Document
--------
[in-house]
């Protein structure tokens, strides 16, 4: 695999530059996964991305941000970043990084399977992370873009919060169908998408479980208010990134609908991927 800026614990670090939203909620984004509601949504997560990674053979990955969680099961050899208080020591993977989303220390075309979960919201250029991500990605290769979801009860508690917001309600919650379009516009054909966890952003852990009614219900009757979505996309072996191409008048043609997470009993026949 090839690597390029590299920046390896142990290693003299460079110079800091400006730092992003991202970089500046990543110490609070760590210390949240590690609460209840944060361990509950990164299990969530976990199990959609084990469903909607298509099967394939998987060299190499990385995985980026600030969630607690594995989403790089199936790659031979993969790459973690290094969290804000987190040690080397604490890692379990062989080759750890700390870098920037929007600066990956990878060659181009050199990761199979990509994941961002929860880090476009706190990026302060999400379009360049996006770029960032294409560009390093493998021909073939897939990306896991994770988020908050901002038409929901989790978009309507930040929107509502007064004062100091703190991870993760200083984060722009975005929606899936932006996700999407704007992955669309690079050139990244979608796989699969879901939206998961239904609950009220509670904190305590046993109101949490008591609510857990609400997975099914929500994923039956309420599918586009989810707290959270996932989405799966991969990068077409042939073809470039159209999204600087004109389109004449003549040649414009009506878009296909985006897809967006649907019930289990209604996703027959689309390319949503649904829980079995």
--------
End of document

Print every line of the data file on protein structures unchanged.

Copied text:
[in-house]
């Protein structure tokens, strides 16, 4: 695999530059996964991305941000970043990084399977992370873009919060169908998408479980208010990134609908991927 800026614990670090939203909620984004509601949504997560990674053979990955969680099961050899208080020591993977989303220390075309979960919201250029991500990605290769979801009860508690917001309600919650379009516009054909966890952003852990009614219900009757979505996309072996191409008048043609997470009993026949 090839690597390029590299920046390896142990290693003299460079110079800091400006730092992003991202970089500046990543110490609070760590210390949240590690609460209840944060361990509950990164299990969530976990199990959609084990469903909607298509099967394939998987060299190499990385995985980026600030969630607690594995989403790089199936790659031979993969790459973690290094969290804000987190040690080397604490890692379990062989080759750890700390870098920037929007600066990956990878060659181009050199990761199979990509994941961002929860880090476009706190990026302060999400379009360049996006770029960032294409560009390093493998021909073939897939990306896991994770988020908050901002038409929901989790978009309507930040929107509502007064004062100091703190991870993760200083984060722009975005929606899936932006996700999407704007992955669309690079050139990244979608796989699969879901939206998961239904609950009220509670904190305590046993109101949490008591609510857990609400997975099914929500994923039956309420599918586009989810707290959270996932989405799966991969990068077409042939073809470039159209999204600087004109389109004449003549040649414009009506878009296909985006897809967006649907019930289990209604996703027959689309390319949503649904829980079995």